I’m really interested in nonresidential spaces, historically speaking. I’m also into looking at retail space and its use. I wish there was a comprehensive history of commercial spaces and multifamily housing. I’m always disappointed there isn’t a style book for these that includes chronological histories, like A Field Guide to American Houses, but for strip malls. I wish those existed as academic books. There’s still a lot of work to be done ethnography-wise and that’s exciting to me. Thus far, it has fallen into the vernacular realm, where there are people like those on this Flickr page, who have amassed tens of thousands of pictures of Kmarts and cataloged them because they have time on their hands. Being able to date or place a certain design is powerful and I would do more on it if I had more scholarly resources about it. I wish anthropology would get into that, but if push comes to shove I’ll do it myself!
Featured Image: Kate Wagner utilizes wit and humor to publish design critiques of the excessively large houses in the United States, such as this one above located in the suburbs of Los Angeles.
Kate Wagner is the creator of the viral blog McMansionHell, which roasts the world’s ugliest houses from top to bottom, all while teaching about architecture and design. Since its launch in July 2016, the blog has been featured in a wide range of publications, including the Huffington Post, Slate, Business Insider, and Paper Magazine. Outside of McMansion Hell, Kate has written for Curbed, 99 Percent Invisible, The Atlantic, Architectural Digest and more. She recently graduated from Johns Hopkins with a Masters of Arts in Audio Science, specializing in architectural acoustics. Her thesis project examined intersections of acoustics, urbanism and Late Modern architecture.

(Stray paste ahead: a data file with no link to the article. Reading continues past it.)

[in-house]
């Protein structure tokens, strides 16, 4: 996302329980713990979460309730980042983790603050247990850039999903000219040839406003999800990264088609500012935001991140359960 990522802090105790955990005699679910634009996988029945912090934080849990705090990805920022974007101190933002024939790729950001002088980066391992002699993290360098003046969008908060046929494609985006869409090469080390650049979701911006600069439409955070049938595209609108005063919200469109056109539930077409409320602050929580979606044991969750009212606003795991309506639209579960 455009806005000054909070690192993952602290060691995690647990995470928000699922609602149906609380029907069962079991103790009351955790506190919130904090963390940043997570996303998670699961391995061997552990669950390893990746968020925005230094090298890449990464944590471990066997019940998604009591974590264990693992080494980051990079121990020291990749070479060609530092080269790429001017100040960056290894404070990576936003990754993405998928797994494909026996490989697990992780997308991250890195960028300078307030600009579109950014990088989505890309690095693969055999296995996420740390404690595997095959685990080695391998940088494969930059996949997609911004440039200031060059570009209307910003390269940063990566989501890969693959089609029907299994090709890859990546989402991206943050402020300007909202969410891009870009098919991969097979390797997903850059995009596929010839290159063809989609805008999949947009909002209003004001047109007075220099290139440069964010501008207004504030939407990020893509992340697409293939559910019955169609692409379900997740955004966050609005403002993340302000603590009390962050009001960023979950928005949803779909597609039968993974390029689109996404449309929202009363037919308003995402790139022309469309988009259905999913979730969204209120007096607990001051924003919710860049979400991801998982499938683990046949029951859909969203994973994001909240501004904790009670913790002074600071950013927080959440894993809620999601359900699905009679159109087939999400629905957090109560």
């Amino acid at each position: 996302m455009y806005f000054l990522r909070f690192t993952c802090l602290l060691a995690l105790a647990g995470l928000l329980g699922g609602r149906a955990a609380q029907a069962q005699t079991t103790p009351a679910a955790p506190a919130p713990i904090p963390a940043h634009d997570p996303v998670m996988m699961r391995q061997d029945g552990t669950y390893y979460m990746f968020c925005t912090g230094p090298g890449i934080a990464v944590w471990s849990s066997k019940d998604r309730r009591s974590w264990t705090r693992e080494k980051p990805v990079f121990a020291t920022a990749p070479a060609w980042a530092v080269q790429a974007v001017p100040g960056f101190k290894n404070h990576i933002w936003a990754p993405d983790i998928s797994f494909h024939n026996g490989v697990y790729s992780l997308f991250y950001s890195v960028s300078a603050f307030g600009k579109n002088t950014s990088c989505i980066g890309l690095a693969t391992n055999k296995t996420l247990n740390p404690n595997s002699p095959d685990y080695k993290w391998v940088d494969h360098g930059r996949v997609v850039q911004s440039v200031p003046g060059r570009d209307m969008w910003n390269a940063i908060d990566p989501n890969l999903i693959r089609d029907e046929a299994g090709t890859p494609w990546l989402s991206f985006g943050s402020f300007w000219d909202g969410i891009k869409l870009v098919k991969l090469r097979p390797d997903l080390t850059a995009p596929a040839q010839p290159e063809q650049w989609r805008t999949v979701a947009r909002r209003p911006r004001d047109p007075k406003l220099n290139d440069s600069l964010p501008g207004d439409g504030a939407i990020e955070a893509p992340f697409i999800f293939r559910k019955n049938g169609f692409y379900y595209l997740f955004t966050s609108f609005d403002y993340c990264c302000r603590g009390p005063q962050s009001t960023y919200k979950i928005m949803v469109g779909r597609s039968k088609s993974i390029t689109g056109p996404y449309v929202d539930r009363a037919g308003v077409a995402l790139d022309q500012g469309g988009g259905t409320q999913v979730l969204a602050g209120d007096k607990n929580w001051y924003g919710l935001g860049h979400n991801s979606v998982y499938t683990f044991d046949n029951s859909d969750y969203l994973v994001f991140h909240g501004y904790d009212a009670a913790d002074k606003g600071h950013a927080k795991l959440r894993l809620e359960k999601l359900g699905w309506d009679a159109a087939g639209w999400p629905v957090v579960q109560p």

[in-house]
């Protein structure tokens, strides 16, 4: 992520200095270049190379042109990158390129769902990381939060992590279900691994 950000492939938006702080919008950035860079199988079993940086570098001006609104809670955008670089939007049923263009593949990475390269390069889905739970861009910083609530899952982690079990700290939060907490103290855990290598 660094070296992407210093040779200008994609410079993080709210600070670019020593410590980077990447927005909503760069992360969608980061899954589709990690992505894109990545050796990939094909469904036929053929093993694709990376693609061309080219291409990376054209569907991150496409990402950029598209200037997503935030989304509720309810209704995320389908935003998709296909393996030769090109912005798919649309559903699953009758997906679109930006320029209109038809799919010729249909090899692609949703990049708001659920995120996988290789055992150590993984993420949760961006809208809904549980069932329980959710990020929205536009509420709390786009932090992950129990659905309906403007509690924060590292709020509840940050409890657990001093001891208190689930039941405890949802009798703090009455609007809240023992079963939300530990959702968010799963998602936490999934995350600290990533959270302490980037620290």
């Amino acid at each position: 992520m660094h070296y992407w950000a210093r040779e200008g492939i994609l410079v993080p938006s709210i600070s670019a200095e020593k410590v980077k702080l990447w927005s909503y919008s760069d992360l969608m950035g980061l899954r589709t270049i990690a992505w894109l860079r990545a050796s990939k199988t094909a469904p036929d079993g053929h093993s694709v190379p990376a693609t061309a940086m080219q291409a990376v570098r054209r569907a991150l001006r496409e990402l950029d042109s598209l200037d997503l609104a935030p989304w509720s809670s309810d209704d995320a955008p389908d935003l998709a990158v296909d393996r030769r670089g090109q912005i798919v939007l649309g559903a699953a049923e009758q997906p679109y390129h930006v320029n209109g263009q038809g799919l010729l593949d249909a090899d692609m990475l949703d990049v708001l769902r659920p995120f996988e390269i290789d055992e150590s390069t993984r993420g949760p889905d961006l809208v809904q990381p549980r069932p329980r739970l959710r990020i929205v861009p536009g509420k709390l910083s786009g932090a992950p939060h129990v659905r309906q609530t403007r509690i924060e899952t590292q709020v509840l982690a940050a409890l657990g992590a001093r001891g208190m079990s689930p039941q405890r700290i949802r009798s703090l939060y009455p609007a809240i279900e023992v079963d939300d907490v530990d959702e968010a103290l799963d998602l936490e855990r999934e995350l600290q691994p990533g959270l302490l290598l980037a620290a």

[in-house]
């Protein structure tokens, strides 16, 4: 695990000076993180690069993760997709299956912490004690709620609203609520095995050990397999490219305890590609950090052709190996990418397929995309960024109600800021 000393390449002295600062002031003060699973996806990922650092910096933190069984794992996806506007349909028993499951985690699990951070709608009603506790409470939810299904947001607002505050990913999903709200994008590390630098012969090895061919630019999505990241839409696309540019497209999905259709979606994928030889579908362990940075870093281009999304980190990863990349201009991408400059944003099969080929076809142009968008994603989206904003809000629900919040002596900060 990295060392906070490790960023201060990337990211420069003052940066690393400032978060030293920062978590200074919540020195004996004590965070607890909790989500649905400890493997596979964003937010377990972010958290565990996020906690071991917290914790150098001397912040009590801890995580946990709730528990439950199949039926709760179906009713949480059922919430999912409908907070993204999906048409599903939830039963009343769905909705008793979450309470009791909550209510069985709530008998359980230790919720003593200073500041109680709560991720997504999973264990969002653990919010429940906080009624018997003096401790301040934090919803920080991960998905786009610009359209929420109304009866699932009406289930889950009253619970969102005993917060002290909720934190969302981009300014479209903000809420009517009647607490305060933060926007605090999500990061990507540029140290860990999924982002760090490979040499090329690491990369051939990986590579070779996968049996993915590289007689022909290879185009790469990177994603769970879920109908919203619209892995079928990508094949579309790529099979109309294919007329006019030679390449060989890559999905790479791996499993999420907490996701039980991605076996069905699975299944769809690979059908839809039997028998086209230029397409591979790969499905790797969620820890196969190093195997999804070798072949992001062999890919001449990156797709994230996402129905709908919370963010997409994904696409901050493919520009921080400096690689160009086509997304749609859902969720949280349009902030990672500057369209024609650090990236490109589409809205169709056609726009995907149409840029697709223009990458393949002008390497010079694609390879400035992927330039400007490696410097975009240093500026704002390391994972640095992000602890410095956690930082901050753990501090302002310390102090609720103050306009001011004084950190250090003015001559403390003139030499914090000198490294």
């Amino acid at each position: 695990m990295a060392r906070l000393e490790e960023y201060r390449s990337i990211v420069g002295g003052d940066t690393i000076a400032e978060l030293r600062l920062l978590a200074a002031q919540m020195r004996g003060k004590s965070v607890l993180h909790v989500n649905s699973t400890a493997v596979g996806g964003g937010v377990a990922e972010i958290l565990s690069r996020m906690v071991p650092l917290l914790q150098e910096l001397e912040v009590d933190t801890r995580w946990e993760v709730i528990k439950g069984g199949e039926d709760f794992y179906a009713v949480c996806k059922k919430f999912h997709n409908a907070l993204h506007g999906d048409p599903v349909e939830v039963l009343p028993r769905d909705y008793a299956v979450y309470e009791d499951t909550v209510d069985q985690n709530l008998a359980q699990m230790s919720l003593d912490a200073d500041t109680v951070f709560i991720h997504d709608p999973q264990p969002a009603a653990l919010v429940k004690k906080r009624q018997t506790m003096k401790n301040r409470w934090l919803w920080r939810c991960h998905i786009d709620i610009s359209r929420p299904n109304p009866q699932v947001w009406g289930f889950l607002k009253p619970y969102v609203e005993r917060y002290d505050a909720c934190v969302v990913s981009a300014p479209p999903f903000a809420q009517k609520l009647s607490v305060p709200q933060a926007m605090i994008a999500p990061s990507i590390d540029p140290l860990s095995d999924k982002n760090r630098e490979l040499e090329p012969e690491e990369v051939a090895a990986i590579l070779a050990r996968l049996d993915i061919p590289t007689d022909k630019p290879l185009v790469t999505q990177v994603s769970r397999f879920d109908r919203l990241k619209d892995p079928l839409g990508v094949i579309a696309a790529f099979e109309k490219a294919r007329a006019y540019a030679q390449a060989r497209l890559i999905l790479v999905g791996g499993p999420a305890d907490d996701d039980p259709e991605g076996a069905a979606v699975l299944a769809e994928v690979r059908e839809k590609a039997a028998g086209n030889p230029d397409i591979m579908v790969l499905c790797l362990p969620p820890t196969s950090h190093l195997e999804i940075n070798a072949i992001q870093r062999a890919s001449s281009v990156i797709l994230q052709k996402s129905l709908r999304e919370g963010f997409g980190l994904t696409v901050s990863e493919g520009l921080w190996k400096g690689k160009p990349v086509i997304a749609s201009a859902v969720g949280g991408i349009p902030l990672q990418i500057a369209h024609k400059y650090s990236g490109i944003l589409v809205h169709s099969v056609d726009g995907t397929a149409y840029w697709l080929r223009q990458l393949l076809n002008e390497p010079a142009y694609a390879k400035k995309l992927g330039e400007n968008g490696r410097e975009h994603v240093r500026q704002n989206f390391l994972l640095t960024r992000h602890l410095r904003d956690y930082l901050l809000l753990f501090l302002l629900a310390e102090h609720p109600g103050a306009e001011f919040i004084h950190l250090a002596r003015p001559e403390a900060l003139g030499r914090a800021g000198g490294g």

About the author: Emily Paul is a first-year master’s student seeking dual degrees from the Department of City and Regional Planning and the Gillings School of Global Public Health. Her research interests involve how the built environment can address social justice issues and the impact of climate change and the environment on health. Prior to attending UNC, Emily earned her bachelor’s degree in urban & environmental planning and Spanish at the University of Virginia.